Bear Dogs help keep wildland firefighters in Alaska safe

Windriver Bear Institute's Bear dog being dropped off at spike camp (Courtesy: Emery Johnson -...
Windriver Bear Institute's Bear dog being dropped off at spike camp (Courtesy: Emery Johnson - Alaska Fire Service) (KTVF)
Published: Jun. 22, 2020 at 3:42 PM AKDT
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The Isom Creek Fire is burning along the Dalton Highway near the Yukon River Bridge. One of the challenges of fighting the fire has been bear sightings. The nuisance bears will get into the firefighters' camps, damaging supplies and potentially endangering people.

The problem is not new. “Often times when we are on an incident for days, and days, eventually the bears get braver and braver and want to come in and eat the tortillas or the butter or the bread or something,” said Mike Bradley, a fire safety officer for the Isom Creek Fire.

In previous years the fire service had to kill bears that were being a nuisance. They have now been trying to find non-lethal means to deal with problem bears.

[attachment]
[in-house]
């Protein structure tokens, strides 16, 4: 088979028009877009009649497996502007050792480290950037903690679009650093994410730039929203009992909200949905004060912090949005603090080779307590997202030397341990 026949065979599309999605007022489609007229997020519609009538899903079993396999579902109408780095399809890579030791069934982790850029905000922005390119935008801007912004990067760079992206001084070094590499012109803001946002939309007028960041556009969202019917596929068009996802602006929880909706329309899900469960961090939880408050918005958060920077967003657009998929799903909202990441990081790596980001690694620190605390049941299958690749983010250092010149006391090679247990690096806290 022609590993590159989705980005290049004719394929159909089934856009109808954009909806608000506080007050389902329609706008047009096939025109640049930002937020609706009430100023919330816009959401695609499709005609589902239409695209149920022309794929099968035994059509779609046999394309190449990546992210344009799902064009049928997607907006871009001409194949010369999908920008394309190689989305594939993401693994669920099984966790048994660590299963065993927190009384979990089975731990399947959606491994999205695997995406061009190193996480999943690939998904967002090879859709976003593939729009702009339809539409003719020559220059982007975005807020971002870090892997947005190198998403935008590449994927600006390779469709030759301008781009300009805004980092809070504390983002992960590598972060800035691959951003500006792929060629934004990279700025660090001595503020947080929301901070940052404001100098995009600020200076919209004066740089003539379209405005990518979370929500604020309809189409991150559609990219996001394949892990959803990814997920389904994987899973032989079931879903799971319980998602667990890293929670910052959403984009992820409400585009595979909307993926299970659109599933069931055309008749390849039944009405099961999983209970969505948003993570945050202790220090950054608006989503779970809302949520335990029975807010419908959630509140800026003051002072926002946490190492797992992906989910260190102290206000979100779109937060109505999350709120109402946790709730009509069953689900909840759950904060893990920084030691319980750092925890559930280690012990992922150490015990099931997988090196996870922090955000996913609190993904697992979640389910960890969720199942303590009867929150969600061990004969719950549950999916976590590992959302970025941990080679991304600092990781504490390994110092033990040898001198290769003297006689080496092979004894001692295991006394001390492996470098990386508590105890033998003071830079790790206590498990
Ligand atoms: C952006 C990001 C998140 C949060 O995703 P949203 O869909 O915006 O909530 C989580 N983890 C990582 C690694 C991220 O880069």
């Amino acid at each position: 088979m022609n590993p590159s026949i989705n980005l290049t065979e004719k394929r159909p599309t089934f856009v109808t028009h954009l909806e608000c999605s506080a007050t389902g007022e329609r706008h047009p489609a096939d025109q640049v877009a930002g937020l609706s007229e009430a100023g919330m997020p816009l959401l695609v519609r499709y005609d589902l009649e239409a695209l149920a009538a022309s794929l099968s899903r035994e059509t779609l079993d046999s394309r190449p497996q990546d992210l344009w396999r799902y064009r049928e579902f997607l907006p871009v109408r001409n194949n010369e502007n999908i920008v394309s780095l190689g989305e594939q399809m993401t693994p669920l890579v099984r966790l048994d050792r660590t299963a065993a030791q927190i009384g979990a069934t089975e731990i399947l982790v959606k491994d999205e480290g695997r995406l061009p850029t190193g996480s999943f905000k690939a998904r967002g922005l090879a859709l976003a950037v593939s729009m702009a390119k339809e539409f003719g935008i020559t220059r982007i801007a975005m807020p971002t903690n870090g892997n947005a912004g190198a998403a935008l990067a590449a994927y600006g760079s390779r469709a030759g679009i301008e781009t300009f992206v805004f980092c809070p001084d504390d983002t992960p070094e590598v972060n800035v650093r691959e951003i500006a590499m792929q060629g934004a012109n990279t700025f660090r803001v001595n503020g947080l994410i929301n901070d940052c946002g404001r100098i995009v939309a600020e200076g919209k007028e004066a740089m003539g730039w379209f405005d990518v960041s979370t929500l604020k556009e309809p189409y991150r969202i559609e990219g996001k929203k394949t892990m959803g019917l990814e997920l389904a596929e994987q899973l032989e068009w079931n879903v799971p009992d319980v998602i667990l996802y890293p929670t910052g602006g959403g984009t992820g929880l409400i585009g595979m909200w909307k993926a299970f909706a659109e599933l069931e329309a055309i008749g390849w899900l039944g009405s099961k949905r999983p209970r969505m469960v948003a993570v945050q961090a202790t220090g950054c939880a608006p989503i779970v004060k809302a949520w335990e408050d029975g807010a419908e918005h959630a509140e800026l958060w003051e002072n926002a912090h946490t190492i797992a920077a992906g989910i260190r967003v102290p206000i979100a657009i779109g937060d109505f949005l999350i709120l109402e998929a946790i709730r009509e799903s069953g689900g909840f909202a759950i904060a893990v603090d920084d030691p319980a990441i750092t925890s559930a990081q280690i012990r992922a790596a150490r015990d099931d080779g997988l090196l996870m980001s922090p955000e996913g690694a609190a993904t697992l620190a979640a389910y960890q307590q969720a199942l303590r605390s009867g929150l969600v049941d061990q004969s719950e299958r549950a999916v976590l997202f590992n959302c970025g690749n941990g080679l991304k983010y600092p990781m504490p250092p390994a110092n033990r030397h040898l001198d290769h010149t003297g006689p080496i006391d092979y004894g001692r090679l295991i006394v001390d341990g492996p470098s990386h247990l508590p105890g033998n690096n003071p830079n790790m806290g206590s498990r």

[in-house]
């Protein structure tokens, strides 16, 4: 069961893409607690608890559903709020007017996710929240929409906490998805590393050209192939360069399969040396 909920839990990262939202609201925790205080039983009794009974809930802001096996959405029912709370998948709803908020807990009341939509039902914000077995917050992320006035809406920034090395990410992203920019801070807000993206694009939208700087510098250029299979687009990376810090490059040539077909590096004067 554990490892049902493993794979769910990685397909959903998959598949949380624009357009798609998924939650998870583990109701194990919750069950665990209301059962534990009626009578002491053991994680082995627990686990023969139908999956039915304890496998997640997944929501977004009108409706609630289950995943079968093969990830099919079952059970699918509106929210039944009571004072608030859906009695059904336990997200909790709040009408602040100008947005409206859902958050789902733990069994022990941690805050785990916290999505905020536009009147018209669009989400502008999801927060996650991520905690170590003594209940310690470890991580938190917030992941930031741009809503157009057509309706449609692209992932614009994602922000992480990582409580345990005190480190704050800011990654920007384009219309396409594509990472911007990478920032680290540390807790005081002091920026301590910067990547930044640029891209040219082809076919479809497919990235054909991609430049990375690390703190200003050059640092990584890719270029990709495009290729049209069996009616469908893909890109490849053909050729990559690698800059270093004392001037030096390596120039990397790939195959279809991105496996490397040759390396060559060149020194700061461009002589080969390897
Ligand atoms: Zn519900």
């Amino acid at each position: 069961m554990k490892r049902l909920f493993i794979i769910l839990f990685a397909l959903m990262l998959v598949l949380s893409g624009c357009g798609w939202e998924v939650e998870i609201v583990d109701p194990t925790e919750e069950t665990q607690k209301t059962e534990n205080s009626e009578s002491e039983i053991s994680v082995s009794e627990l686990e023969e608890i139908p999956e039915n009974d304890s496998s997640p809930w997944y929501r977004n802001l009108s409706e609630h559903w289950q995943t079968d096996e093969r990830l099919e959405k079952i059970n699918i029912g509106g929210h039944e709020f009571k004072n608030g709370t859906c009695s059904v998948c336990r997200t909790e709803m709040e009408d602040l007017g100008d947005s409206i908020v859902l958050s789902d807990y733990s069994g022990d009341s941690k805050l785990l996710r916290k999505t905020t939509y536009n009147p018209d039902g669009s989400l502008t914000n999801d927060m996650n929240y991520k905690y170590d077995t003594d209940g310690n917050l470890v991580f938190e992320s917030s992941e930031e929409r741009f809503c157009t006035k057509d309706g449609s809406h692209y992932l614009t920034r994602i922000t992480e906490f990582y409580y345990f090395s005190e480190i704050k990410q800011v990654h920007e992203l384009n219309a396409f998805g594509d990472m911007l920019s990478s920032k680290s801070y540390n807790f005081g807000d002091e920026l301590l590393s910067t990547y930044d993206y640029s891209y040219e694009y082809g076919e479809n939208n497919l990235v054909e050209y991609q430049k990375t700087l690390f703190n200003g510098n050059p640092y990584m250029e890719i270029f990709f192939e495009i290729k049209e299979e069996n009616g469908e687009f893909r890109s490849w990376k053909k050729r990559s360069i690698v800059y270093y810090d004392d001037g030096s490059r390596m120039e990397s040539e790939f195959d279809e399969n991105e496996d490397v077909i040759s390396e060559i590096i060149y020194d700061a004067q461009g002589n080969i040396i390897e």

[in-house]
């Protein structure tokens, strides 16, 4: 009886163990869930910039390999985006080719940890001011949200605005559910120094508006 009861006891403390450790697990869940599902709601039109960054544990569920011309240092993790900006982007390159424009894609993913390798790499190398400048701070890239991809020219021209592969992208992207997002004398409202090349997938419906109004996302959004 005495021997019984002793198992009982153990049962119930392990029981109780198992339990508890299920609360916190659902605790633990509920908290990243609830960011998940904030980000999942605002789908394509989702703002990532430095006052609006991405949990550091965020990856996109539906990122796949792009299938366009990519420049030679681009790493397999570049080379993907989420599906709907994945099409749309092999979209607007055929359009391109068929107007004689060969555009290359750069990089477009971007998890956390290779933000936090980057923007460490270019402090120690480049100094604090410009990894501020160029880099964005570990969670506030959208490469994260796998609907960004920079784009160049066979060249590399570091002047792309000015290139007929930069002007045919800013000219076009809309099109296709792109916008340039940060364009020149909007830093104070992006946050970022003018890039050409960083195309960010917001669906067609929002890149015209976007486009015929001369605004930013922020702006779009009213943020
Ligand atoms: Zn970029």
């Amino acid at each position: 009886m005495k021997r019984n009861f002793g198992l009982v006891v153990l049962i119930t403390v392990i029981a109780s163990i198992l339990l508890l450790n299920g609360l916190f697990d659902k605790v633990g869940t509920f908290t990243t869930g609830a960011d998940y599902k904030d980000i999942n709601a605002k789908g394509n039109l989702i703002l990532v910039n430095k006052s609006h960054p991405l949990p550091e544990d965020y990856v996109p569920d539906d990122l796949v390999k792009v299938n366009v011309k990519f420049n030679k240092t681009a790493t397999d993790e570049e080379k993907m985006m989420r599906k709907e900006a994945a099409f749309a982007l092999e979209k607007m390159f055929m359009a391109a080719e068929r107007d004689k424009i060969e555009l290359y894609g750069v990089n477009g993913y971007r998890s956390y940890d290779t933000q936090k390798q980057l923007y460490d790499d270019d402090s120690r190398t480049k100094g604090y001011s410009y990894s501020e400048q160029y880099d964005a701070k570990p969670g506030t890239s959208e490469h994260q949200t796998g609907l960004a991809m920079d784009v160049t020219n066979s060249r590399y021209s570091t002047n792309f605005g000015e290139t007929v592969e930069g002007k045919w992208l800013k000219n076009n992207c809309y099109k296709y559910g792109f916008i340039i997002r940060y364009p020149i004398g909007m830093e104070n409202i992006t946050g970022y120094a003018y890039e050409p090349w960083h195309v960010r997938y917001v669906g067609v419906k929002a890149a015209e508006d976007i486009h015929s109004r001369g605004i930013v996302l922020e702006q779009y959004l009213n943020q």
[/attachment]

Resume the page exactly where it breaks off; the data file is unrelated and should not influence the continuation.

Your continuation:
Bradley said that he heard about bear dogs in a news article and started researching if they could be used for fires in Alaska. He ended up finding two certified dogs in Fairbanks and was able to use them on the Isom Creek Fire.

The dogs can smell bears from a moving vehicle and are able to deter any bears from coming into camp. Bradley said that wherever the dogs have been on the fire, firefighters haven’t had problem with bears.

He said having the dogs on the fire helps in others ways as well. "I think they have helped just the firefighters in a stressful environment. A dog just seems to break down barriers when people are away from home, or not there for fathers day, and it just seems to warm everyone's heart to have a dog in camp. Dogs have been camping with humans since the dawn of time and it just seems natural to have dogs in camp."

We will be following up on this story once the dogs return from working on the fire next week.

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